Reader E. O'Meara of Northern California has been emailing me about her adventures the past several days, canvassing for Bernie Sanders in Reno and training as a leader for this weekend's caucuses. With her permission, I am sharing her journey with Sardonicky readers. Some names, including that of the author, have been changed in order to protect their privacy. The emails have been very lightly edited.
I am working as a nurse practitioner in my local county jail, which has half its 400 population comprised of immigration detainees.
The volunteers did a good job of getting everyone who came to canvass into groups. My girlfriend, Karli and I were joined by a very cool retired Indian man (his bumper sticker said "Medicare for None" with the Romney/Ryan name and logo beneath it). We were sent to a very wealthy, very Republican area with lots of space between lots. We were unable to finish all the houses on our lists (I hit about 30 houses) before calling it a day. It was a pretty discouraging experience, canvassing that area.
Three interactions stand out.
The first one was a 74 year old woman who had been identified as a "lean Bernie" Democrat. I asked if she would be going to caucus, and she didn't hesitate to say "No. Bernie's too old".
The second one was at a house where a female voter had been identified as Independent, I think (for sure not Republican!). A ruddy-faced, mustached white male in his late 50's or older answered the door and wouldn't let me speak with the person in question. "I'm not voting for him because he's a socialist!" Okay, but may I speak to so-and-so? "We're not voting for him because he's a socialist!"
At a third house, I asked the man answering the door if he was going to the caucus. "No," he replied. "I'm going skiing."
Since tomorrow is a holiday (and I have it off because I belong to a union!), I am going to a caucus training at the Washoe County Democratic HQ. I will volunteer to work at the caucus next Saturday. I was told they have 600 precincts to oversee, and they won't have too many volunteers. Besides the usual stuff, they also need people to be on the lookout for illegal antics from the other side; they want people to record suspect behavior.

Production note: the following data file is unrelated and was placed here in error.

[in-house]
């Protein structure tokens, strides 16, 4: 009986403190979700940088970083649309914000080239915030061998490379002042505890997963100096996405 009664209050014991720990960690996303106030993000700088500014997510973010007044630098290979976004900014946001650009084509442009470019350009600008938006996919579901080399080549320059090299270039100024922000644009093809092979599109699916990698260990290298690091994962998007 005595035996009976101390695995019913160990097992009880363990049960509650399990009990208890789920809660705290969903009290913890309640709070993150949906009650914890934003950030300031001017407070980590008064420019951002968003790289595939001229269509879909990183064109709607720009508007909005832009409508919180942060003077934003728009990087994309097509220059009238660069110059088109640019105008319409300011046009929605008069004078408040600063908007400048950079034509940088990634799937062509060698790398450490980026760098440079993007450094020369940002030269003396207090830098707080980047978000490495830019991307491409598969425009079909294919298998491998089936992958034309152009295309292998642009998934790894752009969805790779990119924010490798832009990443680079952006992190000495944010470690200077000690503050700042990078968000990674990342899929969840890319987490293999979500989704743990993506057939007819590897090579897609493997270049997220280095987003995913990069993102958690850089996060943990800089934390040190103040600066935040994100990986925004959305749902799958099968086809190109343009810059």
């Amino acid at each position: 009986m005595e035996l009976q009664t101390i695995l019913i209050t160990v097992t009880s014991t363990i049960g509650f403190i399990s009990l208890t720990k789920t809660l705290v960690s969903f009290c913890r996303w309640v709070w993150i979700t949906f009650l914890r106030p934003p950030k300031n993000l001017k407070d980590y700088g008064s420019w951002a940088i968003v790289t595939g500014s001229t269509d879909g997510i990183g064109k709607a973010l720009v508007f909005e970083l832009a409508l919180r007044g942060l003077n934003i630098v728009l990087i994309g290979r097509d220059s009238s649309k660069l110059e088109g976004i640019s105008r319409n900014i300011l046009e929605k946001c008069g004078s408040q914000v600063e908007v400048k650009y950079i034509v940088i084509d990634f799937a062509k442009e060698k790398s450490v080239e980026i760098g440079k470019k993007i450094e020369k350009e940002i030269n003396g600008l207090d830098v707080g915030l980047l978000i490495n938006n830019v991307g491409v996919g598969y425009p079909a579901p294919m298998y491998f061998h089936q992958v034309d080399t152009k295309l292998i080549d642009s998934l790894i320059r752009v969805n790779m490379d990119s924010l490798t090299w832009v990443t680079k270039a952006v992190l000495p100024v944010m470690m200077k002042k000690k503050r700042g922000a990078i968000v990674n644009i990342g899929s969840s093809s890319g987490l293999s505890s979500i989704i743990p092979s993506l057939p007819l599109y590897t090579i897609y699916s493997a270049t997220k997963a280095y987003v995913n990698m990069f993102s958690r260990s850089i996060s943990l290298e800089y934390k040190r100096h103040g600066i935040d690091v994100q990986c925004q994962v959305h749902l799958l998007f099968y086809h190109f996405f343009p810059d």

I went to a caucus training on Monday at the Washoe County Democratic HQ. I knew nothing about caucuses until this election. My girlfriend didn't even know Nevada had a caucus until this year.
People must be in attendance at a caucus to let their will be known. The window for being allowed to get into the caucus is very small: 11 am to 12 pm for Democrats on Saturday, Feb. 20. The Republican caucus is on Tuesday Feb. 23 in the evening (they have to bring photo ID, but the Dems don't). For the Dems, one must be inside or in line by 12 pm. Anyone arriving after that time doesn't get to participate.
After formalities, people get into groups depending on their chosen candidate. Some people may be undecided, and they get their own group. Using a mathematical formula based on allotted delegates for that precinct, the number of voters present, and the number in the individual groups, "viability" is determined. If a group is not viable, its members may decide to switch to a different group or not be part of one, after members of the other groups have a chance to convince them to go to their side. Once the viable groups have been set, the number of delegates they have won are determined based on a mathematical formula, then chosen from the group to go on to the county convention. (Interestingly, an undecided group can potentially be viable. It behooves each group to select their allotted number of delegates, because if they don't, the delegates that are then chosen by the Party don't get to go beyond the state convention. (It's county, state, then national)
Why a caucus over a primary? There is no way everyone who wants to participate can. Although a Saturday is preferable to a weekday, people must work. A one-hour window is seriously inferior to the 12-hr window when voting in person, or the days-long window for mail-in ballots. And what about voters who are home-bound? Agoraphobic? Not willing to sacrifice their weekend?
But I think I found out why: parties pay for the caucuses; taxpayers pay for the primaries. Nevada had a $500,000 bill one primary with a low turnout. Also, for whatever reason, the parties had wanted two early primaries and two early caucuses. Both of the primary slots and one caucus slot were already taken.
They need lots of volunteers to help with the 600 precincts in Nevada. We out-of-staters have been asked to show up at HQ at 9 am on caucus day and await instructions on where to go based on needs as they arise.
I'll write again after the Saturday caucus.